“Advani should openly say that he feels that the current regime is moving towards dictatorship”

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DR HANS RAJ BHARDWAJ, 79, who was minister of law and justice more than once and was elected to the Rajya Sabha numerous times, has had a chequered career having witnessed tumultuous times in Indian politics. Earlier, he was a senior advocate in the Supreme Court and a public prosecutor for Delhi Administration. He was an ardent follower of Nehru’s vision and remained a Gandhi family loyalist for decades. In a freewheeling candid interview, he spoke to Managing Editor RAMESH MENON on the dangers to Indian democracy and why there is hope of a new India.


Is there any possibility of another Emergency?
Indians have powerfully demonstrated numerous times how they can change regimes when they want to. Emergency is not a possibility now as institutions have stabilized. The collective wisdom is strong and will keep democracy alive. We have shown how, with the help of our constitution, we can solve difficult problems.
Lack of probity in public life is now immediately resented.

Provisions for Emergency are part of our constitution but it has nothing to do with day-to-day governance. This is a country that fought for fundamental rights.

LK Advani recently said that he cannot rule out the possibility of another Emergency.

Advani should make his position clear on this. What does he actually want to say? Why is he mincing words? Advani should come out and openly say that he feels that the current regime is moving towards dictatorship. Emergency was there 40 years ago. So many governments have changed. If he has seen something coming, he should warn us. Are there restrictions on him or others in the party? He must speak up.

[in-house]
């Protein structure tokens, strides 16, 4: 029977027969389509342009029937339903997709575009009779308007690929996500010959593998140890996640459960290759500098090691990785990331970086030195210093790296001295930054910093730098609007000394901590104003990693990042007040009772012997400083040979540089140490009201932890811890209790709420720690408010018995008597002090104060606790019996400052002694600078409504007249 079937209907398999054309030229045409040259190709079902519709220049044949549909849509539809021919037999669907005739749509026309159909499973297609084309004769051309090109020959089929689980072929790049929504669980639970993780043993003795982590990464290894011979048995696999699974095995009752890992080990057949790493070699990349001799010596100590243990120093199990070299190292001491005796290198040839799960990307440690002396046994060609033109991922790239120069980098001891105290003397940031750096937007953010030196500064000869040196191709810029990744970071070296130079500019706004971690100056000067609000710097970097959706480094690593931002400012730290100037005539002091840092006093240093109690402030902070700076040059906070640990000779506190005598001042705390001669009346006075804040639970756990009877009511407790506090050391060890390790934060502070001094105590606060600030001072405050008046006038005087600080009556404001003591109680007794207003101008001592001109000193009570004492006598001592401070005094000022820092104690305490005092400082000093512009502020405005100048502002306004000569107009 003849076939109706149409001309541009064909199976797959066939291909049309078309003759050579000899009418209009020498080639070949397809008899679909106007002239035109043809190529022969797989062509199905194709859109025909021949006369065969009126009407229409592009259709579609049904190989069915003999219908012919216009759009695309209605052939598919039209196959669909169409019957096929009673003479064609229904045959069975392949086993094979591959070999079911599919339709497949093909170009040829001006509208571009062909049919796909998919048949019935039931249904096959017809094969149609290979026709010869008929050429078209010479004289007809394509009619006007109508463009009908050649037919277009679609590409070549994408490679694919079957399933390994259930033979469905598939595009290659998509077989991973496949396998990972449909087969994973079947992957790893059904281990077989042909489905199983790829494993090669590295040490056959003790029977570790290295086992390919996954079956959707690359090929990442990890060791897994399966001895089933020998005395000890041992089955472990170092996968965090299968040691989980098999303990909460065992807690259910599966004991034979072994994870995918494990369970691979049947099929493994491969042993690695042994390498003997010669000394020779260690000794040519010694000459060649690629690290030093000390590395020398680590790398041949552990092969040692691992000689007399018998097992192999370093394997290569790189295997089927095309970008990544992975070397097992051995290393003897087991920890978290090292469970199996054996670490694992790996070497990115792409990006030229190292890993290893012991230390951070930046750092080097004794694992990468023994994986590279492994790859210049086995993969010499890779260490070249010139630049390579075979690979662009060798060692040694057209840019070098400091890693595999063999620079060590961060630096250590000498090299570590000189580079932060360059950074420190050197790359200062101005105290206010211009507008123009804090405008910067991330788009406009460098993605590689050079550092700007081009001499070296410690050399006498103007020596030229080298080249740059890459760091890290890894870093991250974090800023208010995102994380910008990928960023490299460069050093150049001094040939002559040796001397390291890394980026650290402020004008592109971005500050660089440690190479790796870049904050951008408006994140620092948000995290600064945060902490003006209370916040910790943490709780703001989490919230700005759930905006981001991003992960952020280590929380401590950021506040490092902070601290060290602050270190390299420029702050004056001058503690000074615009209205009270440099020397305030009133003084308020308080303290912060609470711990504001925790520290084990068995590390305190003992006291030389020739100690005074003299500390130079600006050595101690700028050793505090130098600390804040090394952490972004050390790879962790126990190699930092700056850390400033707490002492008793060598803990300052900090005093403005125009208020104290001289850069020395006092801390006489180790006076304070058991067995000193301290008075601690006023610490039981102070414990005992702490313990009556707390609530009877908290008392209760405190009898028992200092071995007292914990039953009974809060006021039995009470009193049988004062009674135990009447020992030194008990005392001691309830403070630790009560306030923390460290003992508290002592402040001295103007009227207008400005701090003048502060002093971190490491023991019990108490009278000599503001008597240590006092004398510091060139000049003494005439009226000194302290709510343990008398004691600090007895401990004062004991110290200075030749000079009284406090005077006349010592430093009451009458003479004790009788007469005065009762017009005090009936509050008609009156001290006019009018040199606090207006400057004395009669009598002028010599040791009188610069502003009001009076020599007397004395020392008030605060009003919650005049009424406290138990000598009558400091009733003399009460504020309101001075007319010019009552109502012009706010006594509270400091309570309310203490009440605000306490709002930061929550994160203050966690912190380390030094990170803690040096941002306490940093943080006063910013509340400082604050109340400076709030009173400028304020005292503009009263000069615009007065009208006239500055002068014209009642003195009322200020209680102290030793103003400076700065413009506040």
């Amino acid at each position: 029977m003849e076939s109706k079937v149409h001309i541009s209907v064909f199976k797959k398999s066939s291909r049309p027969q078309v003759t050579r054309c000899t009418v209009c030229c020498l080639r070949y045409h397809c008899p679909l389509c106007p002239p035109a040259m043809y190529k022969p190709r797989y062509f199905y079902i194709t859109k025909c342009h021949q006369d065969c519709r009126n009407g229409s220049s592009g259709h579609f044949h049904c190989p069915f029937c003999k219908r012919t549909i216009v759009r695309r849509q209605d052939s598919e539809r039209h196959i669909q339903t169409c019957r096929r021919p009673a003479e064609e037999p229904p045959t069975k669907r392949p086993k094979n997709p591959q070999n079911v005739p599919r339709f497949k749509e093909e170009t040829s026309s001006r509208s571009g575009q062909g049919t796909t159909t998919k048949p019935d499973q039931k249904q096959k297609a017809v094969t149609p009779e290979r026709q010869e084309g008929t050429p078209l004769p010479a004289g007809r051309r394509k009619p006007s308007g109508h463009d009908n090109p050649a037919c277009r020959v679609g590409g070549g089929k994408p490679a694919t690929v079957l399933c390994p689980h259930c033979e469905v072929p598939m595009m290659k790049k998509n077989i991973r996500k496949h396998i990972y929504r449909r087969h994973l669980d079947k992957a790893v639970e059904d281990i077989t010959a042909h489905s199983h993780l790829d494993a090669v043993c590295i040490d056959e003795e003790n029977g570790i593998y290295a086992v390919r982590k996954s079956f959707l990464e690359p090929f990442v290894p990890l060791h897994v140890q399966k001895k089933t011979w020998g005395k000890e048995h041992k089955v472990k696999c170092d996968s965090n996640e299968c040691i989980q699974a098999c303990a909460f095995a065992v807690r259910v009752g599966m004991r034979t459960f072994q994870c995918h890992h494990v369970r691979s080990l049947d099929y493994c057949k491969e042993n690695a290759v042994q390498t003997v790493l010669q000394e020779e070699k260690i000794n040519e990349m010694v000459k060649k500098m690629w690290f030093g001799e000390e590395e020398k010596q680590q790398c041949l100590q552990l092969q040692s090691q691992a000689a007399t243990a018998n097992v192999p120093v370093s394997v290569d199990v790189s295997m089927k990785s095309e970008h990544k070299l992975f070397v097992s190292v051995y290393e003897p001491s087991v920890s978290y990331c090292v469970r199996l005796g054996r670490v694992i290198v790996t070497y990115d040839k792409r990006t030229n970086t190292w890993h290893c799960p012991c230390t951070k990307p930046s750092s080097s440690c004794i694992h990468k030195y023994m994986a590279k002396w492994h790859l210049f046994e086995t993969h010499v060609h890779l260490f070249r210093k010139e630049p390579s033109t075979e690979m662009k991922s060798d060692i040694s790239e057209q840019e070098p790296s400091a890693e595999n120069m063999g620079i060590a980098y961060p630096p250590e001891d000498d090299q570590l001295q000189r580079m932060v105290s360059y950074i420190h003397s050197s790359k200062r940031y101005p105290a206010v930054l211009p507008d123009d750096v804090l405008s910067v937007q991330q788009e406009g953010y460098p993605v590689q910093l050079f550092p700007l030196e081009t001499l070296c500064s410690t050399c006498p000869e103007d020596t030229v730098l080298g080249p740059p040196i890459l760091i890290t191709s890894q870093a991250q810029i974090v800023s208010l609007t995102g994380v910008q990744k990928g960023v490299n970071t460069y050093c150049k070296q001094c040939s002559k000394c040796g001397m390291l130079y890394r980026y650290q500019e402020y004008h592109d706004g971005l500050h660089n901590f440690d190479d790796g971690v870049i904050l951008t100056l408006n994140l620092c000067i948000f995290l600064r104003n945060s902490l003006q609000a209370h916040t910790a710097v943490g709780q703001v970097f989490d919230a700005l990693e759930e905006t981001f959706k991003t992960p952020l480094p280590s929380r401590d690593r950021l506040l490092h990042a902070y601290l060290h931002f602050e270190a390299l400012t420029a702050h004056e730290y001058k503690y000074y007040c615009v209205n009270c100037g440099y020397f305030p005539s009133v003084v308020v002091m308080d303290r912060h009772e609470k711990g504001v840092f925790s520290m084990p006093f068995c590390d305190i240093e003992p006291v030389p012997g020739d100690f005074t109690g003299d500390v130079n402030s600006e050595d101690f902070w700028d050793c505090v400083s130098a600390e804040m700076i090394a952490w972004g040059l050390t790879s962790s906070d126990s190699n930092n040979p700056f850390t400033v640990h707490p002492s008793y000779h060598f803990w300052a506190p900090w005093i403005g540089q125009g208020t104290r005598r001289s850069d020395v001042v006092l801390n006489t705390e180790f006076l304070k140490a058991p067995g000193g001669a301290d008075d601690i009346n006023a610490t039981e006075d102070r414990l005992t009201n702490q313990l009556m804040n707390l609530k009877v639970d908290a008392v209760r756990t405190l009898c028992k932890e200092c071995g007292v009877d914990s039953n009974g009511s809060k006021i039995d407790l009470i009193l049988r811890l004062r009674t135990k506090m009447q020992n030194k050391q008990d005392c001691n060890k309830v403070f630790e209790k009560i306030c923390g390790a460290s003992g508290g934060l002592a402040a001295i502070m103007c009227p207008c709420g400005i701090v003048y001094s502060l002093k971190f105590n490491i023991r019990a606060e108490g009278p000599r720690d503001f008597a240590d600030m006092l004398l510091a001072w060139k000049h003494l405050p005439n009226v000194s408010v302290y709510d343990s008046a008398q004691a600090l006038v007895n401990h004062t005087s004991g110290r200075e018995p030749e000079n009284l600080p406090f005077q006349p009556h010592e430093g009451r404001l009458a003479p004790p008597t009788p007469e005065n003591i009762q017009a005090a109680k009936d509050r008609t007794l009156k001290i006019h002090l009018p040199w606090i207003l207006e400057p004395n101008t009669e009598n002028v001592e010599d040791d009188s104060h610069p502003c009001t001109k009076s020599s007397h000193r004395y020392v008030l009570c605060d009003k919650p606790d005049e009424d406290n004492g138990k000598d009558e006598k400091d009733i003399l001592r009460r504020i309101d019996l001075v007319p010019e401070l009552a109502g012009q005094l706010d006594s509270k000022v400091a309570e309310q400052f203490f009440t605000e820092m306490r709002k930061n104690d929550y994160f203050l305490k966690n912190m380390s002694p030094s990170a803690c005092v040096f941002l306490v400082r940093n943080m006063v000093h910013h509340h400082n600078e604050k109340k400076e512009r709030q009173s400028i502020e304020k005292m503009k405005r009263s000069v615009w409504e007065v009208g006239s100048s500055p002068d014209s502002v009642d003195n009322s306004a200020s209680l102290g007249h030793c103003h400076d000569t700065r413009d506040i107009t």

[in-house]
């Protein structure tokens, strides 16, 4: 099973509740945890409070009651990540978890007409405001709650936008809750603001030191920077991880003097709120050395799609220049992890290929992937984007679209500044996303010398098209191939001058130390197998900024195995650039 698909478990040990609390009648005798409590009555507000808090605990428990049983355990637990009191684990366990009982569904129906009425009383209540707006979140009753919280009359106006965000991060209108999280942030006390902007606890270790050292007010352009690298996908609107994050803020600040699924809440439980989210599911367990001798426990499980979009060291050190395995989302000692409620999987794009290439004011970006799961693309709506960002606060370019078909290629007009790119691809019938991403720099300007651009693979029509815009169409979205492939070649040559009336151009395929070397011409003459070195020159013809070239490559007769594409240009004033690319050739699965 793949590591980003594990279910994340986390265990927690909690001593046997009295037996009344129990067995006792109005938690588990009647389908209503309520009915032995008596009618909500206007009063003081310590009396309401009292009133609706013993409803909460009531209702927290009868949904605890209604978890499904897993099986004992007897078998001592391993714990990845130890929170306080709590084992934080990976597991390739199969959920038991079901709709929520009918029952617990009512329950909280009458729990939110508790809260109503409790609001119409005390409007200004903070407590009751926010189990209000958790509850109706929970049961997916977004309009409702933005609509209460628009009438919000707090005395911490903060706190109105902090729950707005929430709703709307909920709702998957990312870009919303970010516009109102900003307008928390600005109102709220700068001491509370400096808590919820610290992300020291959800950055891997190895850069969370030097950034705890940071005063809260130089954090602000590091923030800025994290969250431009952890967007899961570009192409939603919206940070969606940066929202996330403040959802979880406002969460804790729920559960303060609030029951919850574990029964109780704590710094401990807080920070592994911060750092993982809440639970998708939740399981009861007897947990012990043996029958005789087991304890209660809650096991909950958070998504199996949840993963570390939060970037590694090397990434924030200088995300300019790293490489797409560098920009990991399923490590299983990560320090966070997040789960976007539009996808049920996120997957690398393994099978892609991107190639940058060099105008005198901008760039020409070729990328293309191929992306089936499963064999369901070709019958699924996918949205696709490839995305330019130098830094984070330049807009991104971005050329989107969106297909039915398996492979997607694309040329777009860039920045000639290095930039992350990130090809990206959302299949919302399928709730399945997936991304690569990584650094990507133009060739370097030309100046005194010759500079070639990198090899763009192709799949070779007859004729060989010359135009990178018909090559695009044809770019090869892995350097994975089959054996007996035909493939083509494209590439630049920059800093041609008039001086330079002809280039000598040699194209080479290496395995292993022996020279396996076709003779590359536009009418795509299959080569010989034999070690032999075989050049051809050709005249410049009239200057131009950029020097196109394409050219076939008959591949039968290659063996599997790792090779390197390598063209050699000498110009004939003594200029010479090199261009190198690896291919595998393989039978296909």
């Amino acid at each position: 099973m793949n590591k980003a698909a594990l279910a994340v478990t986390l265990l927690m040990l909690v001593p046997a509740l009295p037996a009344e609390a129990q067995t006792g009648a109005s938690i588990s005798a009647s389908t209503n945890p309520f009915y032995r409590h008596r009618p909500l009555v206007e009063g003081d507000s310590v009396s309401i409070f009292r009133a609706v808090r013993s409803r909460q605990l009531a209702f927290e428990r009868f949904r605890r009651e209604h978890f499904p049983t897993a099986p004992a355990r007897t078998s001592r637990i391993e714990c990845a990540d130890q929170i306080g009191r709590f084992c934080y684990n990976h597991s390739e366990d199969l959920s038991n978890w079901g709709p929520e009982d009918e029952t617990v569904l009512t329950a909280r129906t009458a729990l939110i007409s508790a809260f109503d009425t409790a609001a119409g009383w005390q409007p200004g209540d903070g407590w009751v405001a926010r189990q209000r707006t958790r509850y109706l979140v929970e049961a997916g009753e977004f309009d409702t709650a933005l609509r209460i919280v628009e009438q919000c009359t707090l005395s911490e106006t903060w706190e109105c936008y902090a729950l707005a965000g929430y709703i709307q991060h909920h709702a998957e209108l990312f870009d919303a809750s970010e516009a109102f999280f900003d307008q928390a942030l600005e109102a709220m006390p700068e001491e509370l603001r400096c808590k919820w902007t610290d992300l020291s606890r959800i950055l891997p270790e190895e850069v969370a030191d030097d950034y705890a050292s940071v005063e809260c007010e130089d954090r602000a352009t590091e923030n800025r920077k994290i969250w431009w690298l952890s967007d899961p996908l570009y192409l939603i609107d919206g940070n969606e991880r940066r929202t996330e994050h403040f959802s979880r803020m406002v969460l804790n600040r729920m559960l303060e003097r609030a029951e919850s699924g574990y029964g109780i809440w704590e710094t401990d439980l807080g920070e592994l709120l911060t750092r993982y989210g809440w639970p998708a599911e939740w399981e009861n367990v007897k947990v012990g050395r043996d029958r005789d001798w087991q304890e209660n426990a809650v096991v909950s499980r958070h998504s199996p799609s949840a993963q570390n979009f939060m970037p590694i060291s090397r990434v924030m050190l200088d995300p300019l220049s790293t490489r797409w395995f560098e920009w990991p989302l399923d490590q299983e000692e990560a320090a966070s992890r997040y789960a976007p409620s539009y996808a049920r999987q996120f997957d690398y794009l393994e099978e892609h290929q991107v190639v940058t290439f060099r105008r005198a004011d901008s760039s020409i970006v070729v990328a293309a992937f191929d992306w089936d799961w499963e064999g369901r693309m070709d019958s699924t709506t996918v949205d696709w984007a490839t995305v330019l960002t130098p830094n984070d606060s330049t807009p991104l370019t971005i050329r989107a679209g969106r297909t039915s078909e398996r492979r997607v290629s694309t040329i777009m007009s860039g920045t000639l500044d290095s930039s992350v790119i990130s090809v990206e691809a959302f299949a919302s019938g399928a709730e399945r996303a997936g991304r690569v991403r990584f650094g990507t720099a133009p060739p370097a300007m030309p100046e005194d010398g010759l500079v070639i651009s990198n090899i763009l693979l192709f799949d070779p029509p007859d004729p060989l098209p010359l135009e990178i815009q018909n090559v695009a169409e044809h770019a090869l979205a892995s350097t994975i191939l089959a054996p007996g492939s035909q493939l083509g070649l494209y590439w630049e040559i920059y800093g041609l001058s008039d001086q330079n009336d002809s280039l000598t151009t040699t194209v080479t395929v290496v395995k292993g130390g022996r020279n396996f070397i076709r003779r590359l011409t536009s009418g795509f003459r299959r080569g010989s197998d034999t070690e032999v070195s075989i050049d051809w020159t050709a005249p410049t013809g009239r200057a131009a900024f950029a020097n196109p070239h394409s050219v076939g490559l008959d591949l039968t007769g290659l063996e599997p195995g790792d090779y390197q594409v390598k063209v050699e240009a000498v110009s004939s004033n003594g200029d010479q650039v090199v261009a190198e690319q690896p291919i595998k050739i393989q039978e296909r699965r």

What is your opinion about the eagerness of the government to control various cultural bodies and public institutions?

It is necessary that the cultural heritage of India is protected as it is vital for the country’s sustenance and growth of a secular democracy. Prime Minister Modi has a huge responsibility. Even the President of the United States, Barack Obama, had to point out that India should work towards protecting Article 25 of the constitution. Nobody should be allowed to tinker with the secular democracy of India. No leader should even try doing it.

What in the recent past has disturbed you?

The decline of various institutions worries me. For example, the judiciary is under tremendous strain. It must be completely independent. Only judges should be allowed to control the working of the judiciary.
There is tension in parliament as it is being run on compromises. Parliament must encourage the best debates and not just push legislation through as is being done today. New ideas are not being implemented. Only rhetoric is prominent. During Nehru’s time, we saw great contributions as the stress was on raising scientific temper and building institutions.

Let me quote Rabindranath Tagore who epitomized Indian tradition: “None shall be turned away from the shore of this vast sea of humanity. That is India. Day and night, thy voice goes out from land to land, calling Hindus, Buddhists, Sikhs and Jains round thy throne and Parsees, Mussalmans and Christians. Offerings are brought to thy shrine by the East and West to be woven in a garland of love. Thou bringest the hearts of all peoples into the harmony of one life, Thou Dispenser of India’s destiny. Victory, victory, victory to thee.”

We have to protect minority institutions as we should value the benefits and joy of a shared culture. We must ensure there is unity in diversity. You cannot force everyone to do yoga. If one part of society is made happy and another left unhappy, what are we achieving? We cannot discriminate. We have to be very careful of what we are doing. If a society is not at peace, there can be no progress. Our ethnic plurality and cultural identity is strong and should remain so.